I'll have to think about this a while. Always before, I'd maintain that hot water won't freeze before cold, although it would loose more heat until the temperatures matched, at which point it would cool at the same rate. Barring the pathological case, they would freeze at the same time. I hadn't considered the (common) case of adulterated water.

  • Larry Weingarten
    Larry Weingarten Member Posts: 2,283
    Hello, My understanding of the concept that hot water freezes first comes from the specific circumstance of putting cold water into an ice tray and then putting this into a frosty freezer, vs doing the same thing with hot water. The hot water melts the frost, greatly increasing the area of contact between freezer and ice tray. This is how hot water can lose heat faster than cold water and freeze sooner. I don't understand how hot water can be denser than cold, but am quite willing to learn! :)

    Yours, Larry
  • mikeg2015
    mikeg2015 Member Posts: 1,183
    I believe there was also the concept of thermal momentum. It may relate to mini convection currents within the container.
  • hot_rod
    hot_rod Member Posts: 15,019

    Hello, My understanding of the concept that hot water freezes first comes from the specific circumstance of putting cold water into an ice tray and then putting this into a frosty freezer, vs doing the same thing with hot water. The hot water melts the frost, greatly increasing the area of contact between freezer and ice tray. This is how hot water can lose heat faster than cold water and freeze sooner. I don't understand how hot water can be denser than cold, but am quite willing to learn! :)

    Yours, Larry

    I'm pretty sure cold water would be denser than hot.

    Plenty of opinions on hot vs cold water freezing.

    https://www.scientificamerican.com/article/is-it-true-that-hot-water/
    Bob "hot rod" Rohr
    trainer for Caleffi NA
    Living the hydronic dream
  • Gary Smith
    Gary Smith Member Posts: 367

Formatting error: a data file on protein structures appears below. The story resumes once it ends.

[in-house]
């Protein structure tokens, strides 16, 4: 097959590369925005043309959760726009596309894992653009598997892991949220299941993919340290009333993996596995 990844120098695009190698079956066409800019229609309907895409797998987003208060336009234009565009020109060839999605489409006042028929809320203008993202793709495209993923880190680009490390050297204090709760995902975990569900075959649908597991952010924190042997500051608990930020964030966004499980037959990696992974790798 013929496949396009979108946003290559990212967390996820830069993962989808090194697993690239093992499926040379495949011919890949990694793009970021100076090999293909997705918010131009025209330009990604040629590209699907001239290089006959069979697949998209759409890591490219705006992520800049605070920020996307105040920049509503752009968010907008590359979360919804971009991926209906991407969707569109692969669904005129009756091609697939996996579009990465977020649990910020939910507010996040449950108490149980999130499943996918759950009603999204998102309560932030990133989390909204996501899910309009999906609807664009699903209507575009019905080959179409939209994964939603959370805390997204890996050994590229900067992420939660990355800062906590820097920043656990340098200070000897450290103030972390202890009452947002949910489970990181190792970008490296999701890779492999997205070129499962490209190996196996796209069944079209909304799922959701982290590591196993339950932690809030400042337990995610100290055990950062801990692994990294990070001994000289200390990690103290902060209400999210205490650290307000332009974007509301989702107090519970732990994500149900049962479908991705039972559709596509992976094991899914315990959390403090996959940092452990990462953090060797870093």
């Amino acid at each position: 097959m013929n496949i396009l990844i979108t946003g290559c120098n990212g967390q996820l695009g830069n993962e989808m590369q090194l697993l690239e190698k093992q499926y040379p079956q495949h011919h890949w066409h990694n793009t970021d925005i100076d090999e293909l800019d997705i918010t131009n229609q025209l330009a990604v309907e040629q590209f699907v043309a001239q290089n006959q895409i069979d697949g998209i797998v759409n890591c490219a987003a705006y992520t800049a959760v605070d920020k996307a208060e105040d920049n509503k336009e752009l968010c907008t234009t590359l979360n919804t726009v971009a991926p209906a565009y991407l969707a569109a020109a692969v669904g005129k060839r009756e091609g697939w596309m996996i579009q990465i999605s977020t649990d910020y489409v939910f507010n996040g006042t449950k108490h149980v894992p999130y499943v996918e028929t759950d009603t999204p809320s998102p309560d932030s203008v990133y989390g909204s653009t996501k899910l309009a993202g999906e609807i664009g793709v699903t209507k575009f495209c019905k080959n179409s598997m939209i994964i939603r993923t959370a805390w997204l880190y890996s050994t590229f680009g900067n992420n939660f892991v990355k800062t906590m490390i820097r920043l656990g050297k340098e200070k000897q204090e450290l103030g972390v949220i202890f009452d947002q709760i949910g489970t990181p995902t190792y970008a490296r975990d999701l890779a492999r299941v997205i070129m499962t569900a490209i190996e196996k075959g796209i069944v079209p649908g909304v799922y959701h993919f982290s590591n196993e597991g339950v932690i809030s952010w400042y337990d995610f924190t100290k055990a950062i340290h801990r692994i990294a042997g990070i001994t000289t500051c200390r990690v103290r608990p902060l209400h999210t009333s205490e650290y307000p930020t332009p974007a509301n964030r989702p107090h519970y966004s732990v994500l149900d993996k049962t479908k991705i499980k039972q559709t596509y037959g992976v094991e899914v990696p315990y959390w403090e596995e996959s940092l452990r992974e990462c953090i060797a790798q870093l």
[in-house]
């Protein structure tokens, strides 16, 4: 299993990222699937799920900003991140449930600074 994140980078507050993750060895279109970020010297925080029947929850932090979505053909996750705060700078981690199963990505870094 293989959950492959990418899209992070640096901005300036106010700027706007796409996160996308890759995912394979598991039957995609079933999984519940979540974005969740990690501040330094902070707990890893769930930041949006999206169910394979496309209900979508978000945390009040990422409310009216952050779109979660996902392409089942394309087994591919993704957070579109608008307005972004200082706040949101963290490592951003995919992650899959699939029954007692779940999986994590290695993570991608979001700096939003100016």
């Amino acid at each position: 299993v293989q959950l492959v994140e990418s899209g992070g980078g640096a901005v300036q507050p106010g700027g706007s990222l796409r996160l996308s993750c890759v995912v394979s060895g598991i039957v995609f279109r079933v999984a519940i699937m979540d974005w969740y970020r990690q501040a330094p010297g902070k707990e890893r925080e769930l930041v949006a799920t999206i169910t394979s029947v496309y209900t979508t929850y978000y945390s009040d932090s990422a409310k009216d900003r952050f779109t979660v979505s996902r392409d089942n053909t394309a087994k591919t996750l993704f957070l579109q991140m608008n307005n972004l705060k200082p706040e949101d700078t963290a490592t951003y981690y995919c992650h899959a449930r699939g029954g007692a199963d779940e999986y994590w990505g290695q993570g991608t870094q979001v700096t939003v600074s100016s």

Hot water is NOT denser than cold water, look it up! Water is most dense at about 39 deg F, it gets less dense as it gets hotter, and it gets less dense as it gets colder approaching freezing. When frozen it is about 10% less dense than liquid water, that's why ice floats. Think about Kurt Vonnegut's crazy world of ice 9, in which ice sinks, not floats.
  • SeymourCates
    SeymourCates Member Posts: 162
    @hot rod

    All of those cases where hot water was observed to freeze faster depend on an open surface and the interaction between the surface and the cold atmosphere surrounding the surface. Additional variables of entrained air and the type of container leave room for consideration of the possibility.

    However, be assured that inside a pipe, which is what we are considering in the OP's situation, there is absolutely no chance that the hot water pipe will freeze before the cold water pipe and any suggestion of same is erroneous.

    The most likely scenario for the OP is the fact that there is no effective difference between the hot and cold supplies once a period of approximately two hours has elapsed since the last HW draw. Both will freeze at the exact same time if subjected to the exact same ambient.
  • hot_rod
    hot_rod Member Posts: 15,019

    @hot rod

    All of those cases where hot water was observed to freeze faster depend on an open surface and the interaction between the surface and the cold atmosphere surrounding the surface. Additional variables of entrained air and the type of container leave room for consideration of the possibility.

    However, be assured that inside a pipe, which is what we are considering in the OP's situation, there is absolutely no chance that the hot water pipe will freeze before the cold water pipe and any suggestion of same is erroneous.